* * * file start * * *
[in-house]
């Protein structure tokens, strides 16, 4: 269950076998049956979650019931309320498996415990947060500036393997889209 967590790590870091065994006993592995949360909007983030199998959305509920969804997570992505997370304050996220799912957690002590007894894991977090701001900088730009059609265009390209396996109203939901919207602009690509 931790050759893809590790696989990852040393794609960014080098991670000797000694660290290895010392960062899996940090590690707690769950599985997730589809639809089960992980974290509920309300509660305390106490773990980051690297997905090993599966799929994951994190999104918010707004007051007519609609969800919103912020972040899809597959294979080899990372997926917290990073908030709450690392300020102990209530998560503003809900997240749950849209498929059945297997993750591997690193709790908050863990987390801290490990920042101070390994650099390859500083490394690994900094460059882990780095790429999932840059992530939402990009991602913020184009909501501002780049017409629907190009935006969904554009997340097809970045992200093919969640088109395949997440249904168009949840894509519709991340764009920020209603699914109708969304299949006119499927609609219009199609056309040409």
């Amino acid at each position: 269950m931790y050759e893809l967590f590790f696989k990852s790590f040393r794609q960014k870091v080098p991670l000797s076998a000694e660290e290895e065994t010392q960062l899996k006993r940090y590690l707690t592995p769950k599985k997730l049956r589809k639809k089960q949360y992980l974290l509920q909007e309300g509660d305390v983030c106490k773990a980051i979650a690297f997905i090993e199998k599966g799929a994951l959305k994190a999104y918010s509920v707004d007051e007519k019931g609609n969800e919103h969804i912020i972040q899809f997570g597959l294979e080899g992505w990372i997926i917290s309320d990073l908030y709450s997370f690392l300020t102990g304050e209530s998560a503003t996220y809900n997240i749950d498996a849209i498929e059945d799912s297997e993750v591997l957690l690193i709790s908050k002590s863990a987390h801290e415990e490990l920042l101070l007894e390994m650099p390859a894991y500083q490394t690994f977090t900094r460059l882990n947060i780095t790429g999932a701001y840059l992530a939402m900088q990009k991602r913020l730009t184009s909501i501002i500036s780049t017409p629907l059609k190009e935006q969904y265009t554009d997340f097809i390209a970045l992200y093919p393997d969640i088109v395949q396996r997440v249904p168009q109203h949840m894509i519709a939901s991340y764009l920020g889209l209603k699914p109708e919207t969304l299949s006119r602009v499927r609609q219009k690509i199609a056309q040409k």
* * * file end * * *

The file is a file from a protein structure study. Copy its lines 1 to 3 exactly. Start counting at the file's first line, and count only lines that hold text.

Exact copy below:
[in-house]
């Protein structure tokens, strides 16, 4: 269950076998049956979650019931309320498996415990947060500036393997889209 967590790590870091065994006993592995949360909007983030199998959305509920969804997570992505997370304050996220799912957690002590007894894991977090701001900088730009059609265009390209396996109203939901919207602009690509 931790050759893809590790696989990852040393794609960014080098991670000797000694660290290895010392960062899996940090590690707690769950599985997730589809639809089960992980974290509920309300509660305390106490773990980051690297997905090993599966799929994951994190999104918010707004007051007519609609969800919103912020972040899809597959294979080899990372997926917290990073908030709450690392300020102990209530998560503003809900997240749950849209498929059945297997993750591997690193709790908050863990987390801290490990920042101070390994650099390859500083490394690994900094460059882990780095790429999932840059992530939402990009991602913020184009909501501002780049017409629907190009935006969904554009997340097809970045992200093919969640088109395949997440249904168009949840894509519709991340764009920020209603699914109708969304299949006119499927609609219009199609056309040409």
């Amino acid at each position: 269950m931790y050759e893809l967590f590790f696989k990852s790590f040393r794609q960014k870091v080098p991670l000797s076998a000694e660290e290895e065994t010392q960062l899996k006993r940090y590690l707690t592995p769950k599985k997730l049956r589809k639809k089960q949360y992980l974290l509920q909007e309300g509660d305390v983030c106490k773990a980051i979650a690297f997905i090993e199998k599966g799929a994951l959305k994190a999104y918010s509920v707004d007051e007519k019931g609609n969800e919103h969804i912020i972040q899809f997570g597959l294979e080899g992505w990372i997926i917290s309320d990073l908030y709450s997370f690392l300020t102990g304050e209530s998560a503003t996220y809900n997240i749950d498996a849209i498929e059945d799912s297997e993750v591997l957690l690193i709790s908050k002590s863990a987390h801290e415990e490990l920042l101070l007894e390994m650099p390859a894991y500083q490394t690994f977090t900094r460059l882990n947060i780095t790429g999932a701001y840059l992530a939402m900088q990009k991602r913020l730009t184009s909501i501002i500036s780049t017409p629907l059609k190009e935006q969904y265009t554009d997340f097809i390209a970045l992200y093919p393997d969640i088109v395949q396996r997440v249904p168009q109203h949840m894509i519709a939901s991340y764009l920020g889209l209603k699914p109708e919207t969304l299949s006119r602009v499927r609609q219009k690509i199609a056309q040409k």